New Method of Turning Sewage Sludge into Biodiesel is Low-Cost, High-Yield
I have a love/hate affair with biofuels and biodiesel, because while they may be cleaner than petro-fuels, and considered a renewable resource, growing the feedstock usually entails a lot of land and a lot of water, both of which are limited resources. But if a new process for making biodiesel from sewage sludge gets commercialized, every flush of the toilet could be helping to fuel some of our energy needs.
A team of researchers in South Korea have developed a new process for converting the lipids in sewage sludge into biodiesel, at not only a lower cost than conventional biodiesel, but with much higher yields. The team, working out of the Research Institute of Industrial Science and Technology, found that the sewage sludge produced 2,200 times more lipids per gram than soybeans, and at a much lower cost.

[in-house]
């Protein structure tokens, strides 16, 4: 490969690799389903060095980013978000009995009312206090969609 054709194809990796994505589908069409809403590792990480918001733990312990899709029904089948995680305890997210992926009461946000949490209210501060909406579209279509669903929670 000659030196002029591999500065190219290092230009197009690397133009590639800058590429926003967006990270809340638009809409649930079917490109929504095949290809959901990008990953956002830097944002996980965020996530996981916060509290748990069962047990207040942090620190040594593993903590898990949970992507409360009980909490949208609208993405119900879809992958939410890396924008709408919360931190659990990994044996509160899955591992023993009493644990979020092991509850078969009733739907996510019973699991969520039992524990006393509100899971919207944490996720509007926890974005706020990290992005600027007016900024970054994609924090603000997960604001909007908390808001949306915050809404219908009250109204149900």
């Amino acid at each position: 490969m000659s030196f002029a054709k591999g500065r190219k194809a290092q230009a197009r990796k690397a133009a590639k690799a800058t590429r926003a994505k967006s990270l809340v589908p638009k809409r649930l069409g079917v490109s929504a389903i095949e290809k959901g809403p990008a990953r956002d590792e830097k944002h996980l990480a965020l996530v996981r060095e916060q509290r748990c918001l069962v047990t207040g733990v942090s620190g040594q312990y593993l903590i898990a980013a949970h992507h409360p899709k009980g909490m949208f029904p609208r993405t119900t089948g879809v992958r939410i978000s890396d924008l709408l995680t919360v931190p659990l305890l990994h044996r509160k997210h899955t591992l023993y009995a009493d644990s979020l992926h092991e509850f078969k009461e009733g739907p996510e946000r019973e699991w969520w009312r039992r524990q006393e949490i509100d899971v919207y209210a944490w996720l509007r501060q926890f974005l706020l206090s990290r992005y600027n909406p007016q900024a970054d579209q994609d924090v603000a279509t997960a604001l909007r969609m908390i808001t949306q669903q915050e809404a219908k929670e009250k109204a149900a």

"Each liter of lipids that the researchers extracted from sludge cost $0.03, while previously published data shows each liter from soybeans costs $0.80." - C&EN
Impurities in the lipids from the sludge would have interfered with the catalytic process in the conventional production of biodiesel, so they developed a new method that could transform lipids with high amounts of free fatty acids (FFAs) or impurities using heat instead of catalysis.
"The team continuously fed methanol and the extracted sludge lipids into a reactor containing porous activated alumina and heated the reactor to 380 °C. Adding carbon dioxide to the reactor improved the reaction’s yield. The researchers’ method converted about 98% of the sludge lipids to biodiesel."
The study's authors did say that before being able to scale this up to a much larger system, wastewater treatment facilities would need to install the equipment necessary to desiccate the sewage sludge and extract the lipids, but that by selling those lipids to biodiesel producers, it could pay for itself.
The researcher's study is available here: Biodiesel Production from Sewage Sludge: New Paradigm for Mining Energy from Municipal Hazardous Material